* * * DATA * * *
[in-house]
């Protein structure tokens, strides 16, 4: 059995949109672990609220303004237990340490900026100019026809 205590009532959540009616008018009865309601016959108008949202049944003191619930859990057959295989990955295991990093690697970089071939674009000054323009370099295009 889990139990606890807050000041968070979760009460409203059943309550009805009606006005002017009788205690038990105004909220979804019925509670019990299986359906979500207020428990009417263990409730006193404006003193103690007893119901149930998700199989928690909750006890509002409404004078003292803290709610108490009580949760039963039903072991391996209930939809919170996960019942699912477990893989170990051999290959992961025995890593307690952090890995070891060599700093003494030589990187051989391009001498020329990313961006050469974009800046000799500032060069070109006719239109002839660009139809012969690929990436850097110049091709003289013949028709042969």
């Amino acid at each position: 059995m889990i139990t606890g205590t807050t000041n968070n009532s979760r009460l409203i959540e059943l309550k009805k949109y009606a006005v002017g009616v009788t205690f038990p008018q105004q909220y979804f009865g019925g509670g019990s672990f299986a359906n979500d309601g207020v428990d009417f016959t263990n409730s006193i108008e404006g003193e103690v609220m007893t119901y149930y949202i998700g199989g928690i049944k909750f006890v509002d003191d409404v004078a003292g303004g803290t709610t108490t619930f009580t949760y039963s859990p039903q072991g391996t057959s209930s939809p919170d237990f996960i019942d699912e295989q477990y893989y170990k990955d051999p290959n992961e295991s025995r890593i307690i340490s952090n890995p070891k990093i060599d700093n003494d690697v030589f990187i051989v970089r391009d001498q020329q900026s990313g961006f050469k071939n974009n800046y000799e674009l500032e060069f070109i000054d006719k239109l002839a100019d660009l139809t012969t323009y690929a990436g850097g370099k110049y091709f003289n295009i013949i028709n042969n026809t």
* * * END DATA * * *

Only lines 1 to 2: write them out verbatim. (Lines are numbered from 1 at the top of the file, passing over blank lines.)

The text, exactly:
[in-house]
């Protein structure tokens, strides 16, 4: 059995949109672990609220303004237990340490900026100019026809 205590009532959540009616008018009865309601016959108008949202049944003191619930859990057959295989990955295991990093690697970089071939674009000054323009370099295009 889990139990606890807050000041968070979760009460409203059943309550009805009606006005002017009788205690038990105004909220979804019925509670019990299986359906979500207020428990009417263990409730006193404006003193103690007893119901149930998700199989928690909750006890509002409404004078003292803290709610108490009580949760039963039903072991391996209930939809919170996960019942699912477990893989170990051999290959992961025995890593307690952090890995070891060599700093003494030589990187051989391009001498020329990313961006050469974009800046000799500032060069070109006719239109002839660009139809012969690929990436850097110049091709003289013949028709042969």